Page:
7. Ignoring the room's focal point. If a room has a fireplace or a window with a terrific view, Ward recommends arranging all the furniture to center on that feature and make the most of it. If a room lacks a "natural" focal point, Ward says you can create one with furniture and artwork that dominate one wall.
  8. Improper use of artwork. Ward notes two particular problems most amateurs have when arranging artwork: hanging pieces too high and spacing them too close together. Rather than trying to hang pictures at "eye level" (which obviously varies quite a lot), she recommends hanging your art exactly three inches lower than the spot where you think it should go. ("I've tested this theory with hundreds of clients," Ward insists, "and it works!") She also recommends keeping similar pieces together (photos, paintings, drawings) and keeping one wall free of art as a "resting place" for your eyes.
  9. Ineffective use of accessories. Ward is a big believer in grouping like pieces together to increase their visual impact, rather than spreading them out all over the room. Three similar items, she says, are enough to form a "collection," which can be anything from geodes to stuffed animals.
  10. Using lighting incorrectly. Ward goes into detail about the various types of lamps and their uses, but she also notes that the most common reason for a room to be under-lit is that the individual bulbs aren't bright enough. Kicking them up to the maximum wattage the fixture will allow is usually enough to solve the problem (especially now that CFLs and LEDs make it possible to get more light with fewer watts).
These ten design problems are the core of the book, but what makes it so useful and interesting is the way Ward illustrates them with individual case histories. For each decorating problem on her list, she provides several real-life examples, complete with before-and-after pictures to show how the problem was solved with a few simple changes. She also includes a list of what was "banished," "borrowed," and bought to complete each room. Ward's writing style can get a bit cutesy at times, but her pictures really speak for themselves.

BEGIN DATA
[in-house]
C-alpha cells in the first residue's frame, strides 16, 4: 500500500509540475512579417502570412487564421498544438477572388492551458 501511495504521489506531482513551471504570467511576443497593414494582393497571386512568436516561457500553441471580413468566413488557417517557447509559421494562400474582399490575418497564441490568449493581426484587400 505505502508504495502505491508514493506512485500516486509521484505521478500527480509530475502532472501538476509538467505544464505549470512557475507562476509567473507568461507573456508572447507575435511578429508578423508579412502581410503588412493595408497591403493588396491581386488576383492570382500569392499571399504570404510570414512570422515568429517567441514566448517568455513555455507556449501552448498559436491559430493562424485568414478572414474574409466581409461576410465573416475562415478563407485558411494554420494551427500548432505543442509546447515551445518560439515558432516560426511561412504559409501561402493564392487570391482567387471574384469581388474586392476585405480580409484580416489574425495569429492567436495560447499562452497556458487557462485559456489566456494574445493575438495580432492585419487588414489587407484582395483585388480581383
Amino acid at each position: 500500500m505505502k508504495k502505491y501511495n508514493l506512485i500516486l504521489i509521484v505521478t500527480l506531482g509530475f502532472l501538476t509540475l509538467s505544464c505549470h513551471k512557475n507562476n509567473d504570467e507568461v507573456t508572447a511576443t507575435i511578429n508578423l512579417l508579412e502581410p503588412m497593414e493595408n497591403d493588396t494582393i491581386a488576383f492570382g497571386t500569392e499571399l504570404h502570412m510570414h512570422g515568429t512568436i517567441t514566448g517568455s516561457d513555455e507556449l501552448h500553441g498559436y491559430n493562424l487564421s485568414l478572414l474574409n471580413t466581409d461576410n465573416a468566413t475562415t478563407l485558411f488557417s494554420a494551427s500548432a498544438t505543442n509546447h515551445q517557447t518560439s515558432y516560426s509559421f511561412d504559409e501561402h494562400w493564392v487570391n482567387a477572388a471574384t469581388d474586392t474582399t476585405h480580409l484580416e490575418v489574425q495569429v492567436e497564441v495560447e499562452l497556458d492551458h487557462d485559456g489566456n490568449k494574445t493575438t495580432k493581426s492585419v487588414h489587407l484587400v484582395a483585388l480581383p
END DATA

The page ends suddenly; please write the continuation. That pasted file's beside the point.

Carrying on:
Before I got my own copy of Use What You Have Decorating, I read and reread my mom's copy over and over until I was throughly familiar with Ward's methods. Over the years, I've put them to use in every home I've lived in since I left college. Just today, in fact, I applied the Use-What-You-Have method in redecorating a room in a friend's house. Although we did actually end up buying some new furniture for the room, I relied on Ward's techniques to define priorities (making the room comfortable for watching TV and doing office work in separate areas), create a conversation area, balance the room (removing an overly tall bookshelf), and create a focal point (arranging all the AV equipment and videos along one wall with a large painting over top). We even took a leaf from her book about the effective use of accessories, moving some pieces from my friend's antique computer "museum" out of a closet and displaying them as a collection.

So who will benefit most from this book? Well, obviously, it can help anyone who has a room to redecorate. But less obviously, it can be helpful for anyone who has ever felt just a bit uncomfortable with any room in their home and isn't quite sure why. Ward's detailed explanations and illustrations can provide the key to making your home feel a lot more homey without having to go out and buy a bunch of stuff.